Abstract: Ontario Streams is a registered environmental charity dedicated to the protection and rehabilitation of streams and wetlands, through education and community action. Established in 1995, we have worked closely with numerous communities, conservation organizations, and landowners to develop lasting partnerships environmental stewardship.

With over 26 years of environmental restoration experience, Ontario Streams continues to demonstrate leadership in freshwater ecosystem rehabilitation through our impactful conservation projects and programs. Our most significant work to date has taken place in Southern Ontario, particularly in the Greater Toronto Area (GTA) where the ever-increasing rates of urbanization have resulted in a dire need for rehabilitation. Our priority is on restoring streams and wetlands through on-the-ground work, including in-stream habitat enhancement, native tree and shrub planting, and garbage cleanups. We developed the Ontario’s Stream Rehabilitation Manual which outlines bioengineering techniques to restore stream function and habitat.

This presentation will highlight Ontario Streams’ methods for effectively improving cold-water streams in the GTA. We prioritize using techniques that mimic natural channel design to ensure impactful and long-lasting enhancement of the habitat. We invite you to learn more about stream rehabilitation and how to develop your own projects to protect and restore these sensitive ecosystems.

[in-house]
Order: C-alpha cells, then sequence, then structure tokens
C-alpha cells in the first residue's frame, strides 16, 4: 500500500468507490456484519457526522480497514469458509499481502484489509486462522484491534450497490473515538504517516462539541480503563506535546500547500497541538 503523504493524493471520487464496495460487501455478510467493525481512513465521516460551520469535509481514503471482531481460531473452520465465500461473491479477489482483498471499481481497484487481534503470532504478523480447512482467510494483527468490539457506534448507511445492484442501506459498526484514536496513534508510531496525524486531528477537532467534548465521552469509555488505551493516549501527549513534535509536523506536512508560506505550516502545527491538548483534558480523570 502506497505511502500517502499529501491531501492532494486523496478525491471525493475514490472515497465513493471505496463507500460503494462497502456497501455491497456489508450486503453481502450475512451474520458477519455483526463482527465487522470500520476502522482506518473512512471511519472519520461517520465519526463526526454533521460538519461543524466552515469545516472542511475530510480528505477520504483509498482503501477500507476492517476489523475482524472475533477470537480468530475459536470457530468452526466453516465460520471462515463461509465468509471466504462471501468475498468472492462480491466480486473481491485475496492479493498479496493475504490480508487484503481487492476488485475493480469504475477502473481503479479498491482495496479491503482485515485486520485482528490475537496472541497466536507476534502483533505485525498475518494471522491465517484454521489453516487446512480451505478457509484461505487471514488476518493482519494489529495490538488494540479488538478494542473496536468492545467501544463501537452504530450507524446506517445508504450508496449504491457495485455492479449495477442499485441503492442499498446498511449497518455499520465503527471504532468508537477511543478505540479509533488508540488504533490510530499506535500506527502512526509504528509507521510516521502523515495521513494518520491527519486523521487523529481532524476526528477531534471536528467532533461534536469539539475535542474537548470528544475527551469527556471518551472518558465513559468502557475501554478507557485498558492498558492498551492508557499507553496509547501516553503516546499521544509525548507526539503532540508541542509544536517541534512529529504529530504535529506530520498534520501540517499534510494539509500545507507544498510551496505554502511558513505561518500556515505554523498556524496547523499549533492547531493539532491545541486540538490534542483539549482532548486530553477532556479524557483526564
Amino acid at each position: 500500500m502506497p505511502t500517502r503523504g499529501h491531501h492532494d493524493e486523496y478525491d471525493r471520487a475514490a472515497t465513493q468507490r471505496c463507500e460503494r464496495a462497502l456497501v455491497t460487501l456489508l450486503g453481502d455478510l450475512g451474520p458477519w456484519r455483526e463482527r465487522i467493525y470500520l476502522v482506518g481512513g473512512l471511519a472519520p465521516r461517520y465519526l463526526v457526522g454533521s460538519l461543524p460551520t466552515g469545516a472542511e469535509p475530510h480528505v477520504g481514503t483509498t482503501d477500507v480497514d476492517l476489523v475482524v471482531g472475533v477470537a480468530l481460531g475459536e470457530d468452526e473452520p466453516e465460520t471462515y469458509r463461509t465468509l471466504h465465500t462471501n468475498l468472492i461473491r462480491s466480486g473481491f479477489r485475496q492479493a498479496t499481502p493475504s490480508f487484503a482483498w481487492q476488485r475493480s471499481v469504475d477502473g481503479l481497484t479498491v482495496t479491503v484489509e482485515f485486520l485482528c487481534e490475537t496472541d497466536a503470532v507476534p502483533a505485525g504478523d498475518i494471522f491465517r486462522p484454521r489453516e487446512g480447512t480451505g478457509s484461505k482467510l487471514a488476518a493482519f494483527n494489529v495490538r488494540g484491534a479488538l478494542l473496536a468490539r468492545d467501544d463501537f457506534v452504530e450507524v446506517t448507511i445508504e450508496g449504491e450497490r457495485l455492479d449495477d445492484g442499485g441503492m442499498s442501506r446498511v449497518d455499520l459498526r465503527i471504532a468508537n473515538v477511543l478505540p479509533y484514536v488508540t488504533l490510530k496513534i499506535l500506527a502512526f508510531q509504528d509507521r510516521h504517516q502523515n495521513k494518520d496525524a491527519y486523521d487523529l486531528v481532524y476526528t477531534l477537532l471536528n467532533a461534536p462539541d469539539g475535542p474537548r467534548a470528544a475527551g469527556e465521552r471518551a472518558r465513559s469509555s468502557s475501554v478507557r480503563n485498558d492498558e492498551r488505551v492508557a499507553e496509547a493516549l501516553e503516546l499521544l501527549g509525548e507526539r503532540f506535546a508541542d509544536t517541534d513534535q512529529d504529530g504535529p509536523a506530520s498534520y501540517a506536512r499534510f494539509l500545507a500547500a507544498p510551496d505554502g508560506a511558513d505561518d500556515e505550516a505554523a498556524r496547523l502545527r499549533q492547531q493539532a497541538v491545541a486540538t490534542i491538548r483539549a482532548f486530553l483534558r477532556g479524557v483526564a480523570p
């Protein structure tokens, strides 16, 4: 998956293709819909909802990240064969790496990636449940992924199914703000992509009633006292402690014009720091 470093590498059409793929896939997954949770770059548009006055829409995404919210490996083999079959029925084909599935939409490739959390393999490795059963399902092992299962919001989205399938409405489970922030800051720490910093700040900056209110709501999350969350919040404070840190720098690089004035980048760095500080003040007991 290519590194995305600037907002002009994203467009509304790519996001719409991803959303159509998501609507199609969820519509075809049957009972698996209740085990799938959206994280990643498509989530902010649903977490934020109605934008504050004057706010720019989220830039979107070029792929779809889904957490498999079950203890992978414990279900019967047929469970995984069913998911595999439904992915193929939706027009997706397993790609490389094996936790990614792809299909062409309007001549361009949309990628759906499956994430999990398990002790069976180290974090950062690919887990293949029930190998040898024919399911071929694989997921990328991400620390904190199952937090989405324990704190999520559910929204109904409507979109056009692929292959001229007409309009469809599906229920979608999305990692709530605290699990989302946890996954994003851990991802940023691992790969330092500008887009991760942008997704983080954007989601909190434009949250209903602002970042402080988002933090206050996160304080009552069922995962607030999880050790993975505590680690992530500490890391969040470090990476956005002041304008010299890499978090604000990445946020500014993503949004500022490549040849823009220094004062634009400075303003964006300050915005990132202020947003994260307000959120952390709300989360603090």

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September 21, 2023 – Factors Influencing Nutrient Availability in Soil

Presenter: Jaime Douglass (Jenkins Soil Mixtures)

Jaime Douglass is a professional with 18 years of experience in sales and product development of construction management, site preparation, erosion and sediment controls. Jaime has a passion for developing products, solutions and strategies that support green infrastructure, healthy soils and regenerative practices.

Abstract: This webinar explores how nutrients are made available in soils and the factors that influence nutrient availability. Factors such as temperature, PH, moisture, Cation Exchange Capacity and other nutrients will be covered articulating the importance of each and how each factor is interrelated.

Click here for the PDF of this webinar

October 5, 2023 – Using Soil Moisture Data to Estimate Bioretention Swale Infiltration Patterns and Performance

Presenters: Colin Dunlop & Alex Fitzgerald (CVC)

Colin Dunlop is a Water resources technician with the water and climate change science division at CVC. He started at CVC in 2019 as an assistant before becoming full-time in 2021. He completed his undergraduate at McMaster University for Earth and Environmental Science in 2020 and a Graduate Certificate in Environmental Management and Assessment at Niagara College in 2021.

Alex Fitzgerald is a Water Resources Technician at Credit Valley Conservation. He splits his time between working on LID monitoring, watershed modelling, and climate change adaptation. Prior to working at CVC, he worked with the Canadian Environmental Assessment Agency. He has a Master of Science with McMaster University, where he focused on groundwater-surface water interaction.